Advisor: Dr. Jeremy Stalker
Thesis (Unofficial Title): Sand Analysis Around High-Density and Low-Density Sea Turtle Nesting Areas along the Northeast
Elizabeth Kaeser is originally from Charlotte, North Carolina. While being a student-athlete, she graduated with a Bachelor of Science in Organismal Biology and a minor in business from Mars Hill University, in the Appalachian Mountains of North Carolina. Living in the mountains, she got lots of experience with the dynamics of river, stream, forest, and mountain habitats and the organisms that inhabited them. Since arriving in Jacksonville, she has had the opportunity to participate in the study abroad program that took place in Tobacco Caye, Belize, where she learned about and explored the extensive coral reefs and the surrounding habitats and geology. She is working on a thesis project that was inspired by her the research completed in Belize, in hopes it can provide insight into nest site selection, as well as provide information to local governments, consulting firms, and businesses that plan to alter the beach terrain in any way.
Advisor: Dr. Melinda Simmons
Thesis: Physical Drivers of Primary Productivity in the Lower St. Johns River
Andrew Kline is from Reedsville, Pennsylvania and has been a Master of Science student since Fall 2020. Throughout his childhood, he and his family vacationed to the Outer Banks, North Carolina, where he pondered why the ocean behaves as it does, and what the creatures were there. To fulfill these questions-turned-desires, he attended Coastal Carolina University (CCU) in Myrtle Beach, South Carolina, where he worked with squid otoliths, assessed the physical parameters of a local swash zone and published undergraduate research in the journal, Korallion. His work in the Korallion concerned the density and depth distribution of the long-spined sea urchin and the west Indian sea egg in Discovery Bay, Jamaica. After graduating, he worked as a divemaster for a watersports company in Murrells Inlet, SC and spent time as a mate aboard dolphin cruises, learning to drive a variety of boats. He later traveled to Beqa Island, Fiji to conduct research regarding the coral reefs, mangroves, and shark populations on and around the small island to illuminate the local government of Beqa on the health of their marine ecosystems. Here at JU, his thesis focuses on physical measurements, such as flow and water discharge, of several important tributaries in the Lower St. Johns River system with tide and pairing that with primary productivity data. Once graduated, Andrew would like to become a physical oceanographer and continue growing his knowledge in the vast field of marine science. In his down time, he likes to sing, play piano, surf, travel, workout, hang with friends, and do adrenaline-inducing activities such as blackwater dive, skydive, and bungee jump.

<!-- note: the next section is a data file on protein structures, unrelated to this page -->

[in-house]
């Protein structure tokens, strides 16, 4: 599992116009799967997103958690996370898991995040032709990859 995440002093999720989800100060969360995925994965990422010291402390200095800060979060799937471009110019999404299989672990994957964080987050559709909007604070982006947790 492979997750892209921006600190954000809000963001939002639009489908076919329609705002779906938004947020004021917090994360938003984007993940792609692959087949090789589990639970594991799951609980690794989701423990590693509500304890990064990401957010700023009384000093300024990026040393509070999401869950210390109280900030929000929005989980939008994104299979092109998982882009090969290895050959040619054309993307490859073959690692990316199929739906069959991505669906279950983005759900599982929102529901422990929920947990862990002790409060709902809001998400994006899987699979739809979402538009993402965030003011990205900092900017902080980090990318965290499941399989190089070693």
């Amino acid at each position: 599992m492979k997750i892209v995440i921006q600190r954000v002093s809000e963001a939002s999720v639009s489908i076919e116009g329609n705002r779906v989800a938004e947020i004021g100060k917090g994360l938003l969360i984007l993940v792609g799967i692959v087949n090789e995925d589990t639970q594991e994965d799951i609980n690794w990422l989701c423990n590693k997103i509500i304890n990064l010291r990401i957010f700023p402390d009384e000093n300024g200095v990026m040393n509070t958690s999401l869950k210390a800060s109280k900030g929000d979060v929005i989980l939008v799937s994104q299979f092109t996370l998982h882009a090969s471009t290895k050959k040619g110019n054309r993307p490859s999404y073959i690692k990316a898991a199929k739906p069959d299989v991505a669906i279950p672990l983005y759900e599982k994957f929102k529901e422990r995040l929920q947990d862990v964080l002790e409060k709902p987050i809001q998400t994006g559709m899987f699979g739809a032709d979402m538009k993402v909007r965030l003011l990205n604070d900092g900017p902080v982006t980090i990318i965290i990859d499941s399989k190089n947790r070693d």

Advisor(s): Dr. Lena Schulze Chretien and Dr. Bryan Franks
Thesis: Analysis of Movement of Tagged White Sharks, Carcharodon carcharias, from Long Island to Nova Scotia